4

I would like to be able to take all values between 1 and 10 and have a field define them as 1, and all values between 10 and 20 and set them to 2, how do I do that with vector data?

I read how to set all building to 20, and grass to 40, but I'm pretty sure that to do that for a range of values, like 1-10, I would have to manually enter each number, and decimal in that range. Am I wrong? and if not, how would I accomplish this?

  • There is a mistake in the Expression; it should read: Expression: Reclass(!WELLYIELD!) NOT Reclass(!WELLYIELD!) – user28883 Apr 6 '14 at 7:04
8

This is a Job for the Field Calculator.

See this Python example at Calculate Field examples

Parser:
Python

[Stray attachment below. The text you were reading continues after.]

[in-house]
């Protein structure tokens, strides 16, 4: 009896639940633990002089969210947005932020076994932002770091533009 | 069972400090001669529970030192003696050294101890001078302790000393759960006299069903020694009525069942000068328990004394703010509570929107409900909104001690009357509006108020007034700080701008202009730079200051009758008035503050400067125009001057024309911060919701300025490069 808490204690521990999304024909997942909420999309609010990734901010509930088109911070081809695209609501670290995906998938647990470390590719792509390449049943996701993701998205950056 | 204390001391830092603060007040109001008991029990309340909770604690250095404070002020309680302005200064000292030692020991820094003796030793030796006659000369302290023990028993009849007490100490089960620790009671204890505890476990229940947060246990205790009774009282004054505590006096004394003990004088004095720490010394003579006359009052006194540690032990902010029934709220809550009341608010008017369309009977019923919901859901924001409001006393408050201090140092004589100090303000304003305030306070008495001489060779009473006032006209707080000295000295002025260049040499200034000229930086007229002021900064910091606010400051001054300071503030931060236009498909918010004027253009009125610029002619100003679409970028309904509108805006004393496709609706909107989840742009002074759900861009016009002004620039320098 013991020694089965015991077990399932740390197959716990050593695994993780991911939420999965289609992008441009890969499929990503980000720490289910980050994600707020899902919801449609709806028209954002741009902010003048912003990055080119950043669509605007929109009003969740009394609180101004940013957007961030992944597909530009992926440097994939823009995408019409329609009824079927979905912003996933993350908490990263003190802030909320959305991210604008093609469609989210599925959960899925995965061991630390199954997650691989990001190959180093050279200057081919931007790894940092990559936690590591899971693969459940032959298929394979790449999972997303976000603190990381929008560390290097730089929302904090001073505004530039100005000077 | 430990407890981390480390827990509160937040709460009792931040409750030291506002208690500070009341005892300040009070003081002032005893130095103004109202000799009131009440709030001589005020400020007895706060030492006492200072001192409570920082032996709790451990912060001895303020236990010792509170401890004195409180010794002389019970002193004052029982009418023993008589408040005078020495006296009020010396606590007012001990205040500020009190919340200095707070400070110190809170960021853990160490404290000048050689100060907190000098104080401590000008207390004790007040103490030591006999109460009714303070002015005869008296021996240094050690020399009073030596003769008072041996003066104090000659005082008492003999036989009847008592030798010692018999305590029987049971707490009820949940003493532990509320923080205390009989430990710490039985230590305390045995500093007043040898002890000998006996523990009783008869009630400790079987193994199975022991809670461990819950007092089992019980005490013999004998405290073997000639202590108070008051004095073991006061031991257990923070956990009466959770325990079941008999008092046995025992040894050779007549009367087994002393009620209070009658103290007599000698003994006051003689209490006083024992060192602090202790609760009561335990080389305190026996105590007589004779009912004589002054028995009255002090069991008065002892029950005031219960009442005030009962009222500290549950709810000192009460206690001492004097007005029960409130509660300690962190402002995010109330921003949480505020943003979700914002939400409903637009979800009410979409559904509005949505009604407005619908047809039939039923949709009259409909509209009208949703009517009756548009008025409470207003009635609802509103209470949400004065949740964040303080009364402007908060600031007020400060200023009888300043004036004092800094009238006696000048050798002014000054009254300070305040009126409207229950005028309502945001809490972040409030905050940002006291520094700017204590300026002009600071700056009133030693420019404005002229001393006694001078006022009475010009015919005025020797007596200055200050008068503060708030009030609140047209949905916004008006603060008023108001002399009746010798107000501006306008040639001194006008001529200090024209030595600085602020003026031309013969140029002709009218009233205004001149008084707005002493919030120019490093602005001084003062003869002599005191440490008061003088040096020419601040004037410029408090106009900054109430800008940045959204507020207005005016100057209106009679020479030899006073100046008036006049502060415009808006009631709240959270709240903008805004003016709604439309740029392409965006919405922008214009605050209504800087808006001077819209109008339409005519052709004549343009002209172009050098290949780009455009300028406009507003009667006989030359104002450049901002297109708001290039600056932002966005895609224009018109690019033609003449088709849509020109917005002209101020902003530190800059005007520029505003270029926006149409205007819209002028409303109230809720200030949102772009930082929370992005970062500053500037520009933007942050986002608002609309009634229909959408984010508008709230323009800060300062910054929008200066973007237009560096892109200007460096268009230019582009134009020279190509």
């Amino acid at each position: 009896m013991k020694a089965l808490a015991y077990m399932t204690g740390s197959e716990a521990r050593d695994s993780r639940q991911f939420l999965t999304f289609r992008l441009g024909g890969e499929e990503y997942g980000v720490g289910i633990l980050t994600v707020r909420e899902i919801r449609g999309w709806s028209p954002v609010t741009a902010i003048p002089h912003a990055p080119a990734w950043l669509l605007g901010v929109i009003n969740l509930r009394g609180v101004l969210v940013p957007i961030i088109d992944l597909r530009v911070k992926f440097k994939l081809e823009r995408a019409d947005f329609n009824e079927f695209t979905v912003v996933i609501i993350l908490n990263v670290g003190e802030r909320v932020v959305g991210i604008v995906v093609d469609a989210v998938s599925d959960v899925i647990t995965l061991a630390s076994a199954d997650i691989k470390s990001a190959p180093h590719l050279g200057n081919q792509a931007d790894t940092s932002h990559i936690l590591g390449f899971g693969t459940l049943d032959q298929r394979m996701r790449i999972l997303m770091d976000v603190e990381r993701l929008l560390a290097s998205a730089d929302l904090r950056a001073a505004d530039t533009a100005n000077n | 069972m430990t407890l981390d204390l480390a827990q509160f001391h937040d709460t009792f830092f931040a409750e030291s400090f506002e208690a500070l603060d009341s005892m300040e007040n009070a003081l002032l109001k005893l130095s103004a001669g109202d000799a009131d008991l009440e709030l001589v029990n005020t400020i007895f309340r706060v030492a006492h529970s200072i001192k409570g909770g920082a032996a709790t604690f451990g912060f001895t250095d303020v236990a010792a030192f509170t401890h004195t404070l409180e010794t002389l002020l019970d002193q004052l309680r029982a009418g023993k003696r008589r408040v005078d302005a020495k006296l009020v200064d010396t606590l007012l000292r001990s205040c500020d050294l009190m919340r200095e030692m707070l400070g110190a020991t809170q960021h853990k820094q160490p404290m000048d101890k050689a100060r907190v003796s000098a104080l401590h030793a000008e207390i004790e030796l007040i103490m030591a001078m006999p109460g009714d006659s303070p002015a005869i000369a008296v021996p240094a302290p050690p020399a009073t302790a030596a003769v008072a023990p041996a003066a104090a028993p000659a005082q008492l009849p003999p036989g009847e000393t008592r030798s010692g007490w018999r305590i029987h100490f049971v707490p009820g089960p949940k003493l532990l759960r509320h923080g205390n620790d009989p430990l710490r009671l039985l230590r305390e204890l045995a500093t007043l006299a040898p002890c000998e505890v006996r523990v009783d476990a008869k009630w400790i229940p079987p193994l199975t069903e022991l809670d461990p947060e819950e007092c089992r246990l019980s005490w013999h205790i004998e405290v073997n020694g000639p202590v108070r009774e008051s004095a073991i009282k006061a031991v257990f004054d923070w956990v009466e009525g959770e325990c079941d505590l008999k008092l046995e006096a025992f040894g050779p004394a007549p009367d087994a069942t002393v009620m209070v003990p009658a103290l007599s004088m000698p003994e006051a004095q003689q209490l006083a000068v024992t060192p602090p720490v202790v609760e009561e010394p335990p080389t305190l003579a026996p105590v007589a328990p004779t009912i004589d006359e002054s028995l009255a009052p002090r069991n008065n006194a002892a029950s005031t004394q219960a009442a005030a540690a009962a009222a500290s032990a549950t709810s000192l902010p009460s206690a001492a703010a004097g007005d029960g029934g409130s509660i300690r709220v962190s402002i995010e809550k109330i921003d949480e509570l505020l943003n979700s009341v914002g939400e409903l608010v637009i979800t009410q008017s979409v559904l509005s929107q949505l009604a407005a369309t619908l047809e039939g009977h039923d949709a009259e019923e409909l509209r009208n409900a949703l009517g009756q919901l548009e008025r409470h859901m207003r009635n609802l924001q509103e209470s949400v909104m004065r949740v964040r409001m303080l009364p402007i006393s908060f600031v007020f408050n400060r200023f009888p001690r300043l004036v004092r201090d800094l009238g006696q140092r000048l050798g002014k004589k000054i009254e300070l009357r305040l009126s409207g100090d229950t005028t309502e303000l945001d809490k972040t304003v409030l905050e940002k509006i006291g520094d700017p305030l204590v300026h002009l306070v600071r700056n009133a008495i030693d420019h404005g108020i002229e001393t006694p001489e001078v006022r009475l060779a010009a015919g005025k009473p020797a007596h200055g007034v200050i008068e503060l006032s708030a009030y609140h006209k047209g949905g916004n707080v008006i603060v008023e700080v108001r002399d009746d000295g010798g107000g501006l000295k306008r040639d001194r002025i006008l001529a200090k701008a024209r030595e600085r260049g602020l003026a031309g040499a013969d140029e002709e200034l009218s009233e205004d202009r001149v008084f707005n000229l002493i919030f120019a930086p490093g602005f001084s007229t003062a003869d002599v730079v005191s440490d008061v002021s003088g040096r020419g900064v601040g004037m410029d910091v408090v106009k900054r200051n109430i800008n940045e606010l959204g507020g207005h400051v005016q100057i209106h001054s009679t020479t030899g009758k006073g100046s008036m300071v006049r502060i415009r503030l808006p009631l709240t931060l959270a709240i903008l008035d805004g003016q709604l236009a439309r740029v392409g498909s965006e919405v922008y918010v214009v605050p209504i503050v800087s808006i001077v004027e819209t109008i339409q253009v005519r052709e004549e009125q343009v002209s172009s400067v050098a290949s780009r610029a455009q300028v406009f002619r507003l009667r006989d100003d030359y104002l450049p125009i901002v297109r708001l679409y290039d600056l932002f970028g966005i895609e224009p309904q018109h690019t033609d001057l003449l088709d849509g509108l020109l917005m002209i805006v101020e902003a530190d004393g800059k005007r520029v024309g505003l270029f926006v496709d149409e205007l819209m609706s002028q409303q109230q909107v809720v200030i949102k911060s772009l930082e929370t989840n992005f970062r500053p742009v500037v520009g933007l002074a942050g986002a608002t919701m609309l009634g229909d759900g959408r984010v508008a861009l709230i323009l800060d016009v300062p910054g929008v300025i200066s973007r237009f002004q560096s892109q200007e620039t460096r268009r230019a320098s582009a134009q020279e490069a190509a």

Expression:
Reclass(!WELL_YIELD!)

Code Block:
def Reclass(WellYield):
  if (WellYield >= 0 and WellYield <= 10):
    return 1
  elif (WellYield > 10 and WellYield <= 20):
    return 2
  elif (WellYield > 20 and WellYield <= 30):
    return 3
  elif (WellYield > 30):
    return 4
  • 3
    Are you aware that Python has an int() function built in? Consider what the expression 1 + int((WellYield-1) / 10) will do. – whuber Apr 15 '12 at 14:23
  • @whuber: I was aware of the int() function, but hadn't thought of using it this way. – Devdatta Tengshe Apr 15 '12 at 14:26
  • 6
    That's why I pointed it out :-). Int() and its relatives, such as floor(), ceiling(), round(), and integer division, are the workhorses of reclassification because they are step functions: they attain a constant value over an interval and then jump to another value. (Their graphs in Cartesian coordinates look like stairsteps in profile.) Whenever you find yourself coding multiple if statements (in any language) to reclassify numerical values, think about using int() et al. to simplify the work (and speed the computation). – whuber Apr 15 '12 at 14:32

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